Negative Wealth Shock and Cognitive Decline and Dementia in Middle-Aged and Older US Adults.

TitleNegative Wealth Shock and Cognitive Decline and Dementia in Middle-Aged and Older US Adults.
Publication TypeJournal Article
Year of Publication2023
AuthorsPan, L, Gao, B, Zhu, J, Guo, J
JournalJAMA Network Open
Volume6
Issue12
Paginatione2349258
ISSN Number2574-3805
KeywordsCognition, Cognitive Dysfunction, Dementia, Shock
Abstract

IMPORTANCE: As a financial hardship, negative wealth shock has been implicated in some adverse health outcomes. However, associations between negative wealth shock and cognitive decline and dementia have not been examined.

OBJECTIVE: To investigate whether negative wealth shock was associated with cognitive decline and incident dementia among middle-aged and older US adults.

DESIGN, SETTING, AND PARTICIPANTS: The Health and Retirement Study (HRS) is a prospective cohort study conducted biennially among US adults older than 50 years. Data from the HRS from calendar years 1996 to 2020 were analyzed from July 1 to 31, 2023. The final sample included 8082 participants with complete data of interest.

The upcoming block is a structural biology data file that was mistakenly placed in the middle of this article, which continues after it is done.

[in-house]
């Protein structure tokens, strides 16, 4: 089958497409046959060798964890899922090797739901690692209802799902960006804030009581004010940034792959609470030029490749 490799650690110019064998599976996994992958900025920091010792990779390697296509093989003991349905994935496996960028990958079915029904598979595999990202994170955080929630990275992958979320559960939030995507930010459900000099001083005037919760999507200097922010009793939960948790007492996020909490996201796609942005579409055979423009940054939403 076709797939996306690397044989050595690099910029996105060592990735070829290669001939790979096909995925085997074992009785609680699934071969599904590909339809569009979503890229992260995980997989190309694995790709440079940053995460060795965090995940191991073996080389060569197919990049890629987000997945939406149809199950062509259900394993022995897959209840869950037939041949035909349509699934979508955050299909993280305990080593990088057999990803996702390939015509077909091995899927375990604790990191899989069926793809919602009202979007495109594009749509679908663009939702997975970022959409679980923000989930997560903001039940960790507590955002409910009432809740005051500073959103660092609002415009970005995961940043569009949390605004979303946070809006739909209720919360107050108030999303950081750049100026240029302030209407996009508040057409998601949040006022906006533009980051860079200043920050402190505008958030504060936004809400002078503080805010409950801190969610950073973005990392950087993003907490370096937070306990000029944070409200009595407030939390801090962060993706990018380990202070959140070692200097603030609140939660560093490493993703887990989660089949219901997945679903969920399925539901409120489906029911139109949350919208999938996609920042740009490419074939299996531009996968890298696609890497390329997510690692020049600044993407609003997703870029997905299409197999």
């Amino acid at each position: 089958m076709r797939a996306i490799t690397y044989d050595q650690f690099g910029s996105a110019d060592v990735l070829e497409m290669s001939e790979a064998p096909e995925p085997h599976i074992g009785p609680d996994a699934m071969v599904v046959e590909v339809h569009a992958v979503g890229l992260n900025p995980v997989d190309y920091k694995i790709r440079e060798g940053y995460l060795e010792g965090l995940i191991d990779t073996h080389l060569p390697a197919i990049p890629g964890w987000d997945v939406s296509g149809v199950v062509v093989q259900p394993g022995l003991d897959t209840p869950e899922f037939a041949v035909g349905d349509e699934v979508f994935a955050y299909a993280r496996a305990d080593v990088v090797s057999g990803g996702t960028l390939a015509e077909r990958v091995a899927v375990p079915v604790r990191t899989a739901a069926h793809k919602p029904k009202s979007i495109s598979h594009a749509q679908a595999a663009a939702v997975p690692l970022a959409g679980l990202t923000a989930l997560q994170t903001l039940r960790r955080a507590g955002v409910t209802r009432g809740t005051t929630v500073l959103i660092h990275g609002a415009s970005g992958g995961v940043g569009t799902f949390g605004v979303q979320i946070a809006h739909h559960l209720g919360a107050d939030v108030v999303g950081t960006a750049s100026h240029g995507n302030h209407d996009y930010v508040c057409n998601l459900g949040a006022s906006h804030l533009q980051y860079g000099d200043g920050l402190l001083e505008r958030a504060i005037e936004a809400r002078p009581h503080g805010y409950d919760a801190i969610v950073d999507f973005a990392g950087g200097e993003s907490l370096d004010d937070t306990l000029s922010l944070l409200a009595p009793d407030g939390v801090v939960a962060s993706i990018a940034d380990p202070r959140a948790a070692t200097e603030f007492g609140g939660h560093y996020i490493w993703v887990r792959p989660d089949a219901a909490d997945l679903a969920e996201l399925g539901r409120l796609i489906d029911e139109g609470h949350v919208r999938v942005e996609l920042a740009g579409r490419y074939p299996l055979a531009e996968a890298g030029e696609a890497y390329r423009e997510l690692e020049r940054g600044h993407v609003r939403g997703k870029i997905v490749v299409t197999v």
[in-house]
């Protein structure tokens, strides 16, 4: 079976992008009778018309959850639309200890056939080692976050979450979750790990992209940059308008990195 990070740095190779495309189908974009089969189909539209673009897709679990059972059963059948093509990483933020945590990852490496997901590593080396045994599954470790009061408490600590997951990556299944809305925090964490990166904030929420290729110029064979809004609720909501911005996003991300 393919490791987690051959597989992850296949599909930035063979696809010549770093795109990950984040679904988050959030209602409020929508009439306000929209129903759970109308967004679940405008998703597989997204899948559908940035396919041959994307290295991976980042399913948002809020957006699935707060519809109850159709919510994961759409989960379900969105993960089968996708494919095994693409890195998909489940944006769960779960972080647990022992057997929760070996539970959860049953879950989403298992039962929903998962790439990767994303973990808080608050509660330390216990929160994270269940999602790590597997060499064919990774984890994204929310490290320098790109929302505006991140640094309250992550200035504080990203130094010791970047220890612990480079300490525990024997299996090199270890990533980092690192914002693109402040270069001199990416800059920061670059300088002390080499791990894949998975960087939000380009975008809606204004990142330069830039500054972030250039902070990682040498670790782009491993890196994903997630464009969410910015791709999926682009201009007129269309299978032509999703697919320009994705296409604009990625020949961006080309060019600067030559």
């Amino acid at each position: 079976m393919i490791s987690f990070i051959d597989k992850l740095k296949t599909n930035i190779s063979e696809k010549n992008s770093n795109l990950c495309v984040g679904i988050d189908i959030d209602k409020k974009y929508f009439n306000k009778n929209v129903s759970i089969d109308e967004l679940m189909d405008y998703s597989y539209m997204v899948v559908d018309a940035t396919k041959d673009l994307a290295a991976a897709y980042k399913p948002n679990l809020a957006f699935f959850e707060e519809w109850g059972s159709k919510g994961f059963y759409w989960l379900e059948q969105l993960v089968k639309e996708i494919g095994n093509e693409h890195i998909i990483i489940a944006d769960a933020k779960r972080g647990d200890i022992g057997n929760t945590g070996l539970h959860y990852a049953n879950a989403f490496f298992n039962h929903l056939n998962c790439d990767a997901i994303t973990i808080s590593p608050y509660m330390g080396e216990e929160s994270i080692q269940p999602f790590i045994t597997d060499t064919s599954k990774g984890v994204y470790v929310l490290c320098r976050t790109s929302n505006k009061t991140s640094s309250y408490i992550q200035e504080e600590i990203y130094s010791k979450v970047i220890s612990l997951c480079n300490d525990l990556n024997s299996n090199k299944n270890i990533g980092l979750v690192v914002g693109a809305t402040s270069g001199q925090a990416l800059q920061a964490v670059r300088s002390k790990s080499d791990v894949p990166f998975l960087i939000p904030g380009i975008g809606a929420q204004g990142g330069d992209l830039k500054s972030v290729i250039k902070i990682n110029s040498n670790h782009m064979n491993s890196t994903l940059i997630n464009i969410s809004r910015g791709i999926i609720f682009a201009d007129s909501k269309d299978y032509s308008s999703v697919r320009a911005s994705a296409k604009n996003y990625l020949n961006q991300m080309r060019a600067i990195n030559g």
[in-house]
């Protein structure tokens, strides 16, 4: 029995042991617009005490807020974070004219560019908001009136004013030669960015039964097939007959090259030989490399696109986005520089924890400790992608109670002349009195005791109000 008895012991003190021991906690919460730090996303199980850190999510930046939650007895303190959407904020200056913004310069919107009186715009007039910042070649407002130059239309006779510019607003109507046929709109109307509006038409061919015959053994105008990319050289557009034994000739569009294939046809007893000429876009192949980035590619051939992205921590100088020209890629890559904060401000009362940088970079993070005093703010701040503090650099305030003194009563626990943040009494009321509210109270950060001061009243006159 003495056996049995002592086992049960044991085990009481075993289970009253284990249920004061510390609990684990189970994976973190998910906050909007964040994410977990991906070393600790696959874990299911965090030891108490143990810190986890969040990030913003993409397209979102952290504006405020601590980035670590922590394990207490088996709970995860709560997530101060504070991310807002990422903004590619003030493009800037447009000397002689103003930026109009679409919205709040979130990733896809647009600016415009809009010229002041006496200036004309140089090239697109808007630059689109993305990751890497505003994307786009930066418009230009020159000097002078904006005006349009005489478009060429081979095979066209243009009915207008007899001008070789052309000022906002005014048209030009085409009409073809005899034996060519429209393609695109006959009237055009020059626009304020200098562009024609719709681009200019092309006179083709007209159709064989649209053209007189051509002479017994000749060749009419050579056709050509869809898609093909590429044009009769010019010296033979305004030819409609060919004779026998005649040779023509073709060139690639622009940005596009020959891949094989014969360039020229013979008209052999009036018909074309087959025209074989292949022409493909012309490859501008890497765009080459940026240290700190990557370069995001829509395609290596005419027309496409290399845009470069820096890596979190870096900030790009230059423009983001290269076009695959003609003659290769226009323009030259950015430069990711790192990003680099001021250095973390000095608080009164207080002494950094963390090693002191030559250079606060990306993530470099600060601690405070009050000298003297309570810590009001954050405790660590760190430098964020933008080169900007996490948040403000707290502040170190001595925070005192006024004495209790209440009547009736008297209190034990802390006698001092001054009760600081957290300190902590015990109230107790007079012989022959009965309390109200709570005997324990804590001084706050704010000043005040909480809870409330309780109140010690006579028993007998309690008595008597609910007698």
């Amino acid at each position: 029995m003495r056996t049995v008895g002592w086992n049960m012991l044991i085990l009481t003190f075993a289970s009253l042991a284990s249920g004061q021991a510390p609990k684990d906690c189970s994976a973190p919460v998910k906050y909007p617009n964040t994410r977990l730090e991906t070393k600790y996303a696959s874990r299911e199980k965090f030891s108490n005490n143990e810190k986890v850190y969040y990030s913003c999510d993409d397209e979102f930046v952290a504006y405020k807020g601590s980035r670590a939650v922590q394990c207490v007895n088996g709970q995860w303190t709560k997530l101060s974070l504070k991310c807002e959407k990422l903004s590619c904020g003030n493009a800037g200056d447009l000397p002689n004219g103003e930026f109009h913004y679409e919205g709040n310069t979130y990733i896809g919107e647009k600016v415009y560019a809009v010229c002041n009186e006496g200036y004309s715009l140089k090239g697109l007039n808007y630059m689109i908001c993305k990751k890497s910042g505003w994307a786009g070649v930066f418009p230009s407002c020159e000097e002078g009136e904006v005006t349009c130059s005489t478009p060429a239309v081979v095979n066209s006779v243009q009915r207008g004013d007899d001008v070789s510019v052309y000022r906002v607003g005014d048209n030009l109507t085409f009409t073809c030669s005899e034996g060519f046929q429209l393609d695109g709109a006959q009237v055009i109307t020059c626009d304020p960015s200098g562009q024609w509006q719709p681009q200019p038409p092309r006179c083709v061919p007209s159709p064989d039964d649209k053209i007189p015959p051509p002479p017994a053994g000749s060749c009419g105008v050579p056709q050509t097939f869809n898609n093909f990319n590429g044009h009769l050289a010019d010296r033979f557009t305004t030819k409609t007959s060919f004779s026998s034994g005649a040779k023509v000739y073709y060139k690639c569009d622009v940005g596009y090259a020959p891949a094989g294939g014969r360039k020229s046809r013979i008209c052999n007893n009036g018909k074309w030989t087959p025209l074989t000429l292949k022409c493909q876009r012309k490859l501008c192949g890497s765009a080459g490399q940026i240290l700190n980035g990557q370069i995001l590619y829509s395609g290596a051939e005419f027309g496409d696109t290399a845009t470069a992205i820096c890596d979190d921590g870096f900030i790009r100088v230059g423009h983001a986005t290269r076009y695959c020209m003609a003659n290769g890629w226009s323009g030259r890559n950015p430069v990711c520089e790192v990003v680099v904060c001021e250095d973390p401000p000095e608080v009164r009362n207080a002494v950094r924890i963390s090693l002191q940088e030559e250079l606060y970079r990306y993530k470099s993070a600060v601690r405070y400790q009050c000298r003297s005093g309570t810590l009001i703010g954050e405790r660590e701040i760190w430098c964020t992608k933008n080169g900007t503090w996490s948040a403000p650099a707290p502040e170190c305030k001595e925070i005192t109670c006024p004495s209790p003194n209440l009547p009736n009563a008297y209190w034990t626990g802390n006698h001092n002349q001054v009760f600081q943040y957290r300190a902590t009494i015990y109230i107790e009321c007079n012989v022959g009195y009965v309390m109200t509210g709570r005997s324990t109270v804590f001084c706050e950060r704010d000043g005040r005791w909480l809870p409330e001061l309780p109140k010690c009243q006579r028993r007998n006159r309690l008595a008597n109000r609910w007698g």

EXPOSURES: Wealth status was quantified with questionnaires. Negative wealth shock was defined as a loss of 75% or more in total wealth over a 2-year period. Asset poverty was defined as zero or less total net wealth.

MAIN OUTCOMES AND MEASURES: Cognitive function was assessed with the modified Telephone Interview for Cognitive Status (TICS-m). Dementia status was determined with TICS-m scores and proxy assessment.

RESULTS: Among 8082 participants included (mean [SD] age, 63.7 [5.7] years; 4179 women [51.7%] and 3903 men [48.3%]; 1111 Black [13.7%], 6689 White [82.7%], and 282 other [3.5%]), 1441 developed incident dementia over a median follow-up time of 14 (IQR, 7-20) years. Compared with participants who had positive wealth without shock, those with negative wealth shock had accelerated cognitive decline (β coefficient, -0.014 [95% CI, -0.027 to -0.001]; P = .03) and increased risks of dementia (hazard ratio [HR], 1.27 [95% CI, 1.11-1.46]; P < .001). Higher dementia risks were also found in participants with asset poverty at baseline (HR, 1.61 [95% CI, 1.30-2.00]; P < .001). Associations were found in White participants (HR, 1.34 [95% CI, 1.14-1.58]; P < .001) and participants younger than 65 years (HR, 1.38 [95% CI, 1.13-1.68]; P = .001) but not in other races and ethnicities or those 65 years or older.

CONCLUSIONS AND RELEVANCE: In this cohort study, negative wealth shock was associated with accelerated cognitive decline and elevated risks of dementia among middle-aged and older US adults, with modifications by age and ethnicity. These findings should be confirmed by further prospective and interventional studies.

DOI10.1001/jamanetworkopen.2023.49258
Citation Key13670
PubMed ID38147330
PubMed Central IDPMC10751595